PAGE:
In this project, we intend to use a research method that will enable us to shed light on the hidden contribution of recommendation algorithms to the production and circulation of political advertising and messages in digital social media. One of the characteristics of algorithms is that they are not neutral: “algorithms are created for purposes that are often far from neutral: to create value and capital; to nudge behavior and structure preferences in a certain way; and to identify, sort and classify people” (Kitchin, 2017). This is a position shared by a number of authors (Bozdag, 2013; Fleischmann & Wallace, 2010; Gillespie, 2014; Mager, 2012). Algorithms are also difficult to study because of their opacity (“black box”), and this makes it difficult to see how their power and influence are exerted (Bucher, 2012; Diakopoulos, 2014). One of the more promising methods available is reverse engineering: “the process of articulating the specifications of a system through a rigorous examination drawing on domain knowledge, observation, and deduction to unearth a model of how that system works” (Diakopoulos, 2014: 404). This strategy is recommended (Bodo et al., 2017) and used by a number of authors (Bodo et al., 2017; Diakopoulos, 2014; Gambs, Aïvodji, Arai, et al., 2019b; Gambs, Aïvodji, & Ther, 2019a; Hannak et al., 2013; Lazer et al., 2014; Mikians et al., 2012; Mukherjee et al., 2013).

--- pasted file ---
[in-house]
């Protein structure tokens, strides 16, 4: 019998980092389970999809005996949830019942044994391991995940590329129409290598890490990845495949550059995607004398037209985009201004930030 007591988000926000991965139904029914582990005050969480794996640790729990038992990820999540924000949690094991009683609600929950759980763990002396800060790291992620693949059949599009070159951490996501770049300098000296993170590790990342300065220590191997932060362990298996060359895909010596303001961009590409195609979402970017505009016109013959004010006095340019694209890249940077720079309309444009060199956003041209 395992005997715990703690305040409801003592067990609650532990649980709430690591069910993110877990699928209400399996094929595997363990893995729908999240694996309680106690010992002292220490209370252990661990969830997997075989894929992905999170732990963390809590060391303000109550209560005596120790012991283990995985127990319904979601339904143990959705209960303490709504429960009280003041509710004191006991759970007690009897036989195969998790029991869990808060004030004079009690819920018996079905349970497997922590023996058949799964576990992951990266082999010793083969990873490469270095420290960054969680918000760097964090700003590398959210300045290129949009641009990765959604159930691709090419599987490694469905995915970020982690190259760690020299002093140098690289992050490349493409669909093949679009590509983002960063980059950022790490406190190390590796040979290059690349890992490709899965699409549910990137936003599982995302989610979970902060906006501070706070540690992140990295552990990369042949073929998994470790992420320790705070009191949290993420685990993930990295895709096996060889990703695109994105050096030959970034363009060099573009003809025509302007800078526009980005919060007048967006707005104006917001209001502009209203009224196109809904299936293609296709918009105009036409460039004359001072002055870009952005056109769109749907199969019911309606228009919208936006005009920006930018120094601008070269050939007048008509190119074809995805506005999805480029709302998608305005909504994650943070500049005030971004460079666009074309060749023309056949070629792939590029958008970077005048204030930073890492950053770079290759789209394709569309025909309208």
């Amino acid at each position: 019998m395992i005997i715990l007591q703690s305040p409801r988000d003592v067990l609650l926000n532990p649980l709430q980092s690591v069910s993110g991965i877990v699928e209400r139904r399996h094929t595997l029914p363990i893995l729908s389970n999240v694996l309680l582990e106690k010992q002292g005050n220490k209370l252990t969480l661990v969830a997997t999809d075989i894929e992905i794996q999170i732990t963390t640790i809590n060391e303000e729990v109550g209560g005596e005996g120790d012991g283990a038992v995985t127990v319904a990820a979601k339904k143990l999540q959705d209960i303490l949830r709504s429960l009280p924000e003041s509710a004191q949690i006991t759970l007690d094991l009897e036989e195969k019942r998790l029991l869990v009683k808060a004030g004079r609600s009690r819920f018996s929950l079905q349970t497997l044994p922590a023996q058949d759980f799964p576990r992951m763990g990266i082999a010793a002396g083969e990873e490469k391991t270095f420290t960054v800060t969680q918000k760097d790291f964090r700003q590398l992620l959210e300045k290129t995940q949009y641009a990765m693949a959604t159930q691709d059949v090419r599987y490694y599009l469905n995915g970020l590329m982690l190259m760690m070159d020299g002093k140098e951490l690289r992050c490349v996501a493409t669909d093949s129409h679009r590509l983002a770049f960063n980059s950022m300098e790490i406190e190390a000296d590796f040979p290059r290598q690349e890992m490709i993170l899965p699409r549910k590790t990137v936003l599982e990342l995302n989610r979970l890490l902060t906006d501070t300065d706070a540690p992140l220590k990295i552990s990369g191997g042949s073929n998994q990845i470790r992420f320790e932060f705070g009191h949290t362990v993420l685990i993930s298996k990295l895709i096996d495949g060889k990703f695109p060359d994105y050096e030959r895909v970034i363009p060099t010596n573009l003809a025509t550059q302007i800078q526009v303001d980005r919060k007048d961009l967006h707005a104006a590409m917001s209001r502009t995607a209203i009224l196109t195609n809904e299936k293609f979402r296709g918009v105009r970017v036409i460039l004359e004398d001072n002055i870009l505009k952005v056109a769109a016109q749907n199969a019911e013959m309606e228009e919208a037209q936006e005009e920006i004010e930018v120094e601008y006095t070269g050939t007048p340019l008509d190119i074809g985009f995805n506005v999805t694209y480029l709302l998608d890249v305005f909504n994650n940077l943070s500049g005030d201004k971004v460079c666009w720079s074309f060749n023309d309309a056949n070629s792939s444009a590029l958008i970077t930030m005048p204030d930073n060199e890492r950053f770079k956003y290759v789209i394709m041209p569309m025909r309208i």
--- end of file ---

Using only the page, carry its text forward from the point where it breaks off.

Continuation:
Since the information openly available on the platform (through the means of options such as “why I am seeing this content”) are either too broad or sometimes even cryptic (compared to the extent to which a company can define its targeting requirements), we have to rely on external methods of finding the answers to our questions. To extract an algorithm from its “black box”, one of the two following variables must be controlled: inputs (the targeted messages defined by producers) or targets (the profile types of those receiving them). Since we cannot control the messages produced by political entities, we need to study their reception by creating a range of possible targets with controlled profiling criteria.